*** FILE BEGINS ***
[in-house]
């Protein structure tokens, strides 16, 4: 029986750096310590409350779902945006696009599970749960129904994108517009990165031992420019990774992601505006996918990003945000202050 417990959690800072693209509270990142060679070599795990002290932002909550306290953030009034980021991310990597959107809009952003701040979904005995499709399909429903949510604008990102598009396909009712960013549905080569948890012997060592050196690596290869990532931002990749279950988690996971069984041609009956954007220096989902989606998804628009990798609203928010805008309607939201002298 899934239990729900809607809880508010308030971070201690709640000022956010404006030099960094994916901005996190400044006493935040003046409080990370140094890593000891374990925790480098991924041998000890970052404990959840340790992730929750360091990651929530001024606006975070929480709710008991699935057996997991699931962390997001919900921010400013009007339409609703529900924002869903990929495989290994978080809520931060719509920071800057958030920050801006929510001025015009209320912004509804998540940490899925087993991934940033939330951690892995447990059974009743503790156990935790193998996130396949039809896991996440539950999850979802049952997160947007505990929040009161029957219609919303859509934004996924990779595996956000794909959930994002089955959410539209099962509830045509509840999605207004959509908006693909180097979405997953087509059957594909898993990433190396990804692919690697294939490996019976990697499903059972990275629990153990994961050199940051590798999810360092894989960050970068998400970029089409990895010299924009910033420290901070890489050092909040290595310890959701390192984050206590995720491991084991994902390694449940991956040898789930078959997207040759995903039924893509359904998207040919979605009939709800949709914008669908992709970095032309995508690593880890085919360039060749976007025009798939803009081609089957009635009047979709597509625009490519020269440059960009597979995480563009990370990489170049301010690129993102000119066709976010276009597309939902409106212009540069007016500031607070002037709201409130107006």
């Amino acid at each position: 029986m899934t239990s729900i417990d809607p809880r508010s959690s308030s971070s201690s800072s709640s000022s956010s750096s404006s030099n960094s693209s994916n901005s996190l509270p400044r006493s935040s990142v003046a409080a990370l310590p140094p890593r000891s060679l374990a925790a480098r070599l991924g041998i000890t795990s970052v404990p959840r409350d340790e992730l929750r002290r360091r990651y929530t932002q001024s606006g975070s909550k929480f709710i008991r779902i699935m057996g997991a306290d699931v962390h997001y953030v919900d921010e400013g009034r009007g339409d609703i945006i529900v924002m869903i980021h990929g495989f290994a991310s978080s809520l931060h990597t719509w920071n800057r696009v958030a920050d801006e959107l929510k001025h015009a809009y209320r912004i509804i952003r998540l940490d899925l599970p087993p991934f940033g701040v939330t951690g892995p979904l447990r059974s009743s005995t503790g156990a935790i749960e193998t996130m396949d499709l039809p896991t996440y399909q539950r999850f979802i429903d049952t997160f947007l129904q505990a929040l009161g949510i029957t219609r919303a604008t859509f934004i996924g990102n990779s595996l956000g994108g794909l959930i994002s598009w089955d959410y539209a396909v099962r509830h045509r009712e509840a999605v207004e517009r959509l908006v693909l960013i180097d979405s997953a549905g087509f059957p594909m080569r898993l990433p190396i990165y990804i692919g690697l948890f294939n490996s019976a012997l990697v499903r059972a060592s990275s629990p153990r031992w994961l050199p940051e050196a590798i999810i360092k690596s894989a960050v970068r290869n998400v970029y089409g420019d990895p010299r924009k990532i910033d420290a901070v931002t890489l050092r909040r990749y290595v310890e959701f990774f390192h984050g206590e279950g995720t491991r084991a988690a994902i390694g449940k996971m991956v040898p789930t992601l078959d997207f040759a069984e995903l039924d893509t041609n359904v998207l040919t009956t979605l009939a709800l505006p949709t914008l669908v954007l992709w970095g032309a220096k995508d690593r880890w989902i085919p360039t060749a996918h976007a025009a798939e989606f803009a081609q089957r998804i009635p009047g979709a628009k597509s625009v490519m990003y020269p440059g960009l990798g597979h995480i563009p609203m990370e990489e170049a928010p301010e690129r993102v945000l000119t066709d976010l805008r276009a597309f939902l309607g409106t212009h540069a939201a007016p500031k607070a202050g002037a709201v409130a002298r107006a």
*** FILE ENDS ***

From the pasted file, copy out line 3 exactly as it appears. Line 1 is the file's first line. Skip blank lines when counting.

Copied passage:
């Amino acid at each position: 029986m899934t239990s729900i417990d809607p809880r508010s959690s308030s971070s201690s800072s709640s000022s956010s750096s404006s030099n960094s693209s994916n901005s996190l509270p400044r006493s935040s990142v003046a409080a990370l310590p140094p890593r000891s060679l374990a925790a480098r070599l991924g041998i000890t795990s970052v404990p959840r409350d340790e992730l929750r002290r360091r990651y929530t932002q001024s606006g975070s909550k929480f709710i008991r779902i699935m057996g997991a306290d699931v962390h997001y953030v919900d921010e400013g009034r009007g339409d609703i945006i529900v924002m869903i980021h990929g495989f290994a991310s978080s809520l931060h990597t719509w920071n800057r696009v958030a920050d801006e959107l929510k001025h015009a809009y209320r912004i509804i952003r998540l940490d899925l599970p087993p991934f940033g701040v939330t951690g892995p979904l447990r059974s009743s005995t503790g156990a935790i749960e193998t996130m396949d499709l039809p896991t996440y399909q539950r999850f979802i429903d049952t997160f947007l129904q505990a929040l009161g949510i029957t219609r919303a604008t859509f934004i996924g990102n990779s595996l956000g994108g794909l959930i994002s598009w089955d959410y539209a396909v099962r509830h045509r009712e509840a999605v207004e517009r959509l908006v693909l960013i180097d979405s997953a549905g087509f059957p594909m080569r898993l990433p190396i990165y990804i692919g690697l948890f294939n490996s019976a012997l990697v499903r059972a060592s990275s629990p153990r031992w994961l050199p940051e050196a590798i999810i360092k690596s894989a960050v970068r290869n998400v970029y089409g420019d990895p010299r924009k990532i910033d420290a901070v931002t890489l050092r909040r990749y290595v310890e959701f990774f390192h984050g206590e279950g995720t491991r084991a988690a994902i390694g449940k996971m991956v040898p789930t992601l078959d997207f040759a069984e995903l039924d893509t041609n359904v998207l040919t009956t979605l009939a709800l505006p949709t914008l669908v954007l992709w970095g032309a220096k995508d690593r880890w989902i085919p360039t060749a996918h976007a025009a798939e989606f803009a081609q089957r998804i009635p009047g979709a628009k597509s625009v490519m990003y020269p440059g960009l990798g597979h995480i563009p609203m990370e990489e170049a928010p301010e690129r993102v945000l000119t066709d976010l805008r276009a597309f939902l309607g409106t212009h540069a939201a007016p500031k607070a202050g002037a709201v409130a002298r107006a």